April 10, 2024

EU parliament adopts contentious asylum law reform

EU parliament adopts contentious asylum law reform

The EU parliament on Wednesday adopted a contentious reform of Europe’s asylum policies that will harden border procedures and force all the bloc’s 27 nations to share responsibility.

The parliament’s main political groups overcame opposition from far-right and far-left parties to pass the new migration and asylum pact — a sweeping reform nearly a decade in the making.

German Chancellor Olaf Scholz called the new rules a “historic, indispensable step” for the European Union.

EU home affairs commissioner Ylva Johansson said the bloc “will be able to better protect our external borders, the vulnerable and refugees, swiftly return those not eligible to stay” and introduce “mandatory solidarity” between member states.

Ten pieces of legislation in the overhaul were passed.

Outside the Brussels parliament building, dozens of demonstrators protested against the vote, echoing criticism from more than 160 migrant charities and non-governmental organisations who view it as a betrayal of European Union values.

In a sign of the fierce opposition, the start of voting was interrupted by protesters in the public gallery yelling “This pact kills – vote no!” until the chamber was brought to order.

But the UNHCR refugee agency’s chief has endorsed the reform, drawn up by the European Commission since massive inflows jolted the bloc in 2015.

For the far-left, the reforms — which include building border centres to hold asylum-seekers and sending some to outside “safe” countries — were incompatible with Europe’s commitment to upholding human rights.

It was “a pact with the devil,” said Damien Careme, a lawmaker from the Greens group.

Far-right lawmakers complained the overhaul did not go far enough to block access to irregular migrants, whom they accuse of spreading insecurity and threatening to “submerge” European identity.

“We won’t allow ourselves to be replaced or submerged,” Jordan Bardella, a lawmaker heading France’s far-right National Rally party whose figurehead is Marine Le Pen, said in the pre-vote debate.

‘Problematic elements’ 

The mainstream centrist right and left in parliament had called for the pact to be passed as an improvement over the current situation.

They warned that failure to pass the reforms would boost the far-right, predicted to become a bigger force in the European Parliament following June elections.

Sophie In ‘T Veld, a key figure pushing the package through, acknowledged “problematic elements, risks and weaknesses”, but said that overall it marked a step forward.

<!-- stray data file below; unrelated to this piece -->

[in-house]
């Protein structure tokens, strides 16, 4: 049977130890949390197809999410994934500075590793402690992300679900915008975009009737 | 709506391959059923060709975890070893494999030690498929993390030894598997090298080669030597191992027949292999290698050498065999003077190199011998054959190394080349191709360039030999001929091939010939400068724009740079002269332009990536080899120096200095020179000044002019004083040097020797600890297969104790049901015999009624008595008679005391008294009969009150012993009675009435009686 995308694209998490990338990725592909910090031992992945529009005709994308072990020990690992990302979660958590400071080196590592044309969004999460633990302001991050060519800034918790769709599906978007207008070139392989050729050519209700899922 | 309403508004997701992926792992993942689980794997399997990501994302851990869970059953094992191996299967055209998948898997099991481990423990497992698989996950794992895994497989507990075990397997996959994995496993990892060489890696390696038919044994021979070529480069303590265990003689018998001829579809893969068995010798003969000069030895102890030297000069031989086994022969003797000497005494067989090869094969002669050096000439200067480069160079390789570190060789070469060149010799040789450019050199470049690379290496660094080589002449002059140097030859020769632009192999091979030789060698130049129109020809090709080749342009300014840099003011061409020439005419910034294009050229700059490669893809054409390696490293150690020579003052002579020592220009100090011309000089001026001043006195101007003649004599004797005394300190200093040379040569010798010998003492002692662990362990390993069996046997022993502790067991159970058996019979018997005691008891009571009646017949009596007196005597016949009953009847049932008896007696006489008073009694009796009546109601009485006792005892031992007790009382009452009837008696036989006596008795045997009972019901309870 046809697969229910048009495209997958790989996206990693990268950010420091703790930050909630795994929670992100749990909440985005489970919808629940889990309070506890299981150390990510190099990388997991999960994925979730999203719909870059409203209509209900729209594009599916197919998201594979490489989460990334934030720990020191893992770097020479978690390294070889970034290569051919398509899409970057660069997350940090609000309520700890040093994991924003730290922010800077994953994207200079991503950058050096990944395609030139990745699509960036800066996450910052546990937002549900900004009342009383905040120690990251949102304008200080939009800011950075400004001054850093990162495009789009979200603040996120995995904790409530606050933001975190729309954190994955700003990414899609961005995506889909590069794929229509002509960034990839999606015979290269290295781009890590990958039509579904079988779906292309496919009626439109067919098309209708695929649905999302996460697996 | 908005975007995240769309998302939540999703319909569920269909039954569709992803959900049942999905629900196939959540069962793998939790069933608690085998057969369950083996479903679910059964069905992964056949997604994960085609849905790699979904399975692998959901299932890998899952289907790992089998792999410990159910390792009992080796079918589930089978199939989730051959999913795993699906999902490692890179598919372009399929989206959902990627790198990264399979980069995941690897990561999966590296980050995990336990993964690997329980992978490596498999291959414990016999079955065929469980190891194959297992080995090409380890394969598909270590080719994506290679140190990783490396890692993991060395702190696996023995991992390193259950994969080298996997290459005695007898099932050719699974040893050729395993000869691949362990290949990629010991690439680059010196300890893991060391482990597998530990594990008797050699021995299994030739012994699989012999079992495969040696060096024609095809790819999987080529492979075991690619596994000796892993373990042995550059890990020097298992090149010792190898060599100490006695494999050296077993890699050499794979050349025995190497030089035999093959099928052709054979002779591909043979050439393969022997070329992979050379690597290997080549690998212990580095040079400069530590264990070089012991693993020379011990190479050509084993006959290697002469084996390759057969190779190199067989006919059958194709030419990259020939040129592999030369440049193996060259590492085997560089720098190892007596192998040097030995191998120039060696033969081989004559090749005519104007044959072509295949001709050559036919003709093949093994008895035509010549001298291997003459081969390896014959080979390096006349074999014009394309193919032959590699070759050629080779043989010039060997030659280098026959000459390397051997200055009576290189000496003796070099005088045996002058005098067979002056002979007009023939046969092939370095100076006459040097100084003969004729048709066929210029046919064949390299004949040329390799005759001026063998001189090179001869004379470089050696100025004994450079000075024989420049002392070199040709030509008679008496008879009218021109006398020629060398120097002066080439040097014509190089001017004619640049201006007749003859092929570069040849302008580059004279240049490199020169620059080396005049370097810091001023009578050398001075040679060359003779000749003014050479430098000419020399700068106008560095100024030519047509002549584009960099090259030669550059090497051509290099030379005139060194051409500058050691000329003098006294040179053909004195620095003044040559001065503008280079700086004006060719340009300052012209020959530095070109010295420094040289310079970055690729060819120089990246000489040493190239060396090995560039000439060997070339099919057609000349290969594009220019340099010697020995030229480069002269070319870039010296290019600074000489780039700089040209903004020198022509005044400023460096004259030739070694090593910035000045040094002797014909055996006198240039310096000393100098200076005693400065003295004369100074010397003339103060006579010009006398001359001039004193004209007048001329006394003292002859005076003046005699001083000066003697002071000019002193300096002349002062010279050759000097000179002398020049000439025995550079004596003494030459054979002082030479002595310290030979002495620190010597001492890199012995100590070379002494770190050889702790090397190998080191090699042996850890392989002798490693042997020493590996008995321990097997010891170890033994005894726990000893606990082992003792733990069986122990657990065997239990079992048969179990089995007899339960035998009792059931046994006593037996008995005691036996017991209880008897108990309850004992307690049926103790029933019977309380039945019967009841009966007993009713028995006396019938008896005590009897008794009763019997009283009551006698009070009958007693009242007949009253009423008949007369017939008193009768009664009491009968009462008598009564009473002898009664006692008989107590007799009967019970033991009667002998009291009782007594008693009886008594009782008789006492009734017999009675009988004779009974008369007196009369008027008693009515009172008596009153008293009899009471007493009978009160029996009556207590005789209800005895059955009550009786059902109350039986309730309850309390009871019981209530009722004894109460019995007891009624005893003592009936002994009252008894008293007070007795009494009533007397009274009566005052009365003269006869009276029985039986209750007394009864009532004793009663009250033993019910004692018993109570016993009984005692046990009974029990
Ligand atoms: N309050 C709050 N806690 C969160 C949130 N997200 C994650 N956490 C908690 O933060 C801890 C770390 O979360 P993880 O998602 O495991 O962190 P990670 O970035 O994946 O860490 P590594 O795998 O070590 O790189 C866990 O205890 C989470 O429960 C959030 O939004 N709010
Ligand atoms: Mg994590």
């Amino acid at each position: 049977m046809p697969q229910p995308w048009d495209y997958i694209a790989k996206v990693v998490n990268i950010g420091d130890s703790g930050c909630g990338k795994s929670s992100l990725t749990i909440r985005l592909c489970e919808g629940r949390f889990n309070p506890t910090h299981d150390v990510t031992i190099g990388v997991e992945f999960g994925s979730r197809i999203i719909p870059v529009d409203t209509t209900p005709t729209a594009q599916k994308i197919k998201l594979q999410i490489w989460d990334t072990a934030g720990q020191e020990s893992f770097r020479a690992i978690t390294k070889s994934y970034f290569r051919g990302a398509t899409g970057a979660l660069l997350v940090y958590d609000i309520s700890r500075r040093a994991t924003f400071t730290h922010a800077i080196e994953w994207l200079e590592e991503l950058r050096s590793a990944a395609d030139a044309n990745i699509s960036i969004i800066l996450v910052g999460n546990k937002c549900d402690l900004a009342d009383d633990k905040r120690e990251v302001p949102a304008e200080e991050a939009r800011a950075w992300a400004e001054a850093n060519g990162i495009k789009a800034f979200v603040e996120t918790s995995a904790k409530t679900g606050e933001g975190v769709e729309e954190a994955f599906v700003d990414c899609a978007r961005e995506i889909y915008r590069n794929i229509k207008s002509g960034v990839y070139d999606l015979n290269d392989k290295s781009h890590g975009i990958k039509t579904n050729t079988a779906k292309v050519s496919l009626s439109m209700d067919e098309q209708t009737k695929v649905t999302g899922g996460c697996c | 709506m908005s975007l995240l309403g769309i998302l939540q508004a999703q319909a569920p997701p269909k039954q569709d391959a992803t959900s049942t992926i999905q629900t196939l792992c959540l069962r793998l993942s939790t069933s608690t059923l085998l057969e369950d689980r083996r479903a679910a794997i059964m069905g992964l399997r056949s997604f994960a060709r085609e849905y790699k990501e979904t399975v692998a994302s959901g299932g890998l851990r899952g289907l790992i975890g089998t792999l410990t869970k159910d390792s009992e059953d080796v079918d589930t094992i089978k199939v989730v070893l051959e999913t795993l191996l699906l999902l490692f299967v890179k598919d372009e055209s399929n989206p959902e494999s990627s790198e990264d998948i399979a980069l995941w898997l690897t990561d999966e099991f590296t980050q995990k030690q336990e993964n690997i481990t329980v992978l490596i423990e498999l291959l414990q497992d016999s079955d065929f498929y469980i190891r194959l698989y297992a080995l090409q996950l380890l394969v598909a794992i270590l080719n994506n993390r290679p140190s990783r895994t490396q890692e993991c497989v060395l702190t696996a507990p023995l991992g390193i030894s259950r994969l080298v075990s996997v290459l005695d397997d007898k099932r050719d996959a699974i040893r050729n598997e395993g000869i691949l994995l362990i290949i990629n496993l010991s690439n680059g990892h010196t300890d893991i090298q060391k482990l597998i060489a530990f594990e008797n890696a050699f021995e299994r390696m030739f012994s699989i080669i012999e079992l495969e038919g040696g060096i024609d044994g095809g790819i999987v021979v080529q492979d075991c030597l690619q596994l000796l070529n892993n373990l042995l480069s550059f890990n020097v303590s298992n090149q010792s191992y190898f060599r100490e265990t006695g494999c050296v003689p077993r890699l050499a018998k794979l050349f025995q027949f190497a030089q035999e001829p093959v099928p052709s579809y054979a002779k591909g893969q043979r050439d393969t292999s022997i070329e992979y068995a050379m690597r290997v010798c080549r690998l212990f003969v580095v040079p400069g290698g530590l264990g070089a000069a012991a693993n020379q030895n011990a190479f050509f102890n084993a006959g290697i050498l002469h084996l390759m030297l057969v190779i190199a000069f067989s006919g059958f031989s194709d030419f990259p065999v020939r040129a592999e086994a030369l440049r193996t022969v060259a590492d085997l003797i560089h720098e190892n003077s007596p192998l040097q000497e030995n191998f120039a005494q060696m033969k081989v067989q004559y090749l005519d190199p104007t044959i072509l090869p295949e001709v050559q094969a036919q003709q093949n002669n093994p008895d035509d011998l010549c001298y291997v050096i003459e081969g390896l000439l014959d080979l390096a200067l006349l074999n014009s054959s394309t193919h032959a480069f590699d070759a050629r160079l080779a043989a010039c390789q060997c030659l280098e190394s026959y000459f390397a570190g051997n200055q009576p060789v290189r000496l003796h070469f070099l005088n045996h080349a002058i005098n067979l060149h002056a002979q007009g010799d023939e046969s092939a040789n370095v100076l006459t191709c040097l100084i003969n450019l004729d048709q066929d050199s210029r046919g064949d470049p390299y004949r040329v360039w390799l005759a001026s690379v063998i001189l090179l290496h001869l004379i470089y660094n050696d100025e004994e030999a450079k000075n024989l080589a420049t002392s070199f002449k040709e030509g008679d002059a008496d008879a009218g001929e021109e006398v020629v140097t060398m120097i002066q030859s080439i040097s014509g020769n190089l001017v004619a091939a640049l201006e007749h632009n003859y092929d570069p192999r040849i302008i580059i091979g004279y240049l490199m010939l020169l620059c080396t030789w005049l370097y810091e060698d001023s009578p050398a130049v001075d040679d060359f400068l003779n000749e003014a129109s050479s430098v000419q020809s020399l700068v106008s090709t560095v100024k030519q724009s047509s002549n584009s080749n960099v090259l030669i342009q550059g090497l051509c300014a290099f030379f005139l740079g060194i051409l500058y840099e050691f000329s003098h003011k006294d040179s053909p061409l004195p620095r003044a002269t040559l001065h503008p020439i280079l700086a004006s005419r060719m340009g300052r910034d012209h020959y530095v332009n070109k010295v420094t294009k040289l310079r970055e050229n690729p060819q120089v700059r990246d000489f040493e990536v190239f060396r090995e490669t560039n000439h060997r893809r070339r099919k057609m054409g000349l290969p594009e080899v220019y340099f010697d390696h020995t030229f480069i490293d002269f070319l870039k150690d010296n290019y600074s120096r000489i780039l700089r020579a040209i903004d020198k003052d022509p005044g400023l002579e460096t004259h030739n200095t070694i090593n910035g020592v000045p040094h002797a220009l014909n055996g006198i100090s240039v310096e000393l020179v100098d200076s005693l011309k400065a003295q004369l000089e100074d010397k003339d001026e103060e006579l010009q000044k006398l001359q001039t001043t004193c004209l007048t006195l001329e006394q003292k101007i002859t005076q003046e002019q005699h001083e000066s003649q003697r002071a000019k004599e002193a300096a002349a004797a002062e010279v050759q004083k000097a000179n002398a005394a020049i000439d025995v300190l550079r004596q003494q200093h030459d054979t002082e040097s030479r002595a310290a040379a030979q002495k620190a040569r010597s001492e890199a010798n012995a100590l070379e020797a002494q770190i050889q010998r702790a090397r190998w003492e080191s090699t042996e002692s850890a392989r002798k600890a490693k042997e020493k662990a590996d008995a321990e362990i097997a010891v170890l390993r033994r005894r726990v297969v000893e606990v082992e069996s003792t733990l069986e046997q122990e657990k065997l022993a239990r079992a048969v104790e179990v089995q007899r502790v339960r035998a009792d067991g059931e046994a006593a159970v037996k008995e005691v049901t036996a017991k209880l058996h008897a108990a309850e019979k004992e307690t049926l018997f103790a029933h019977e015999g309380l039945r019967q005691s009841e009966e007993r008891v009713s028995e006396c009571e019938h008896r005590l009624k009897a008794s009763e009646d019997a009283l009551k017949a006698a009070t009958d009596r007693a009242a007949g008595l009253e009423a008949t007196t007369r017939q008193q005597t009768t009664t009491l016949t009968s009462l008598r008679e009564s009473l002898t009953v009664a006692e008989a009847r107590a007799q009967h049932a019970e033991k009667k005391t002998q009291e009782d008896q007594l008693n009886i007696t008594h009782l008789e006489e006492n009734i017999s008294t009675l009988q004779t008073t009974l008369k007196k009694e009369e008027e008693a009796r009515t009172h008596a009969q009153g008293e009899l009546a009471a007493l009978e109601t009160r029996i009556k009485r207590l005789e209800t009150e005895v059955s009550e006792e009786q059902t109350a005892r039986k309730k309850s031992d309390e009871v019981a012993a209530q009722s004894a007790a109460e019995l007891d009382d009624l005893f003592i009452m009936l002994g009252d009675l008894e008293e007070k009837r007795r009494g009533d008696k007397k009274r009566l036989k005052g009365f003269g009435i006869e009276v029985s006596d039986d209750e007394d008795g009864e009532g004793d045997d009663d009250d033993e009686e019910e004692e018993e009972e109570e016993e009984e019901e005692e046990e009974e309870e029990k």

The pact’s measures are to come into force in 2026, after the European Commission sets out in coming months how it would be implemented.

The new border centres would hold irregular migrants while their asylum requests are vetted, and speed up deportations of those deemed inadmissable.

It would also require EU countries to take in thousands of asylum-seekers from “frontline” states such as Italy and Greece. Alternatively, they could provide money or other resources to the under-pressure nations.

The German chancellor, commenting on X, the former Twitter, said the accord stands for “solidarity among European states” and would “finally relieve the burden on those countries that are particularly hard hit”.

A controversial measure is the sending of asylum-seekers to countries outside the EU that are deemed “safe” if the migrant has sufficient ties to that country.

Deals with neighbours 

The pact has wended through years of thorny talks and compromises ever since the bloc was confronted with large numbers of irregular migrants who arrived in 2015, many from war-torn Syria.

Under current EU rules, the arrival country bears responsibility for hosting and vetting asylum-seekers, and returning those deemed inadmissable. That has put southern states under pressure and fuelled far-right sentiment.

A political breakthrough came in December when a weighted majority of EU countries backed the reforms — overcoming opposition from Hungary and Poland.

In parallel with the reform, the EU has been multiplying the same sort of deal it struck with Turkey in 2016 to stem migratory flows.

It has reached accords with Tunisia and, most recently, Egypt that are portrayed as broader cooperation arrangements. Many lawmakers have, however, criticised the deals.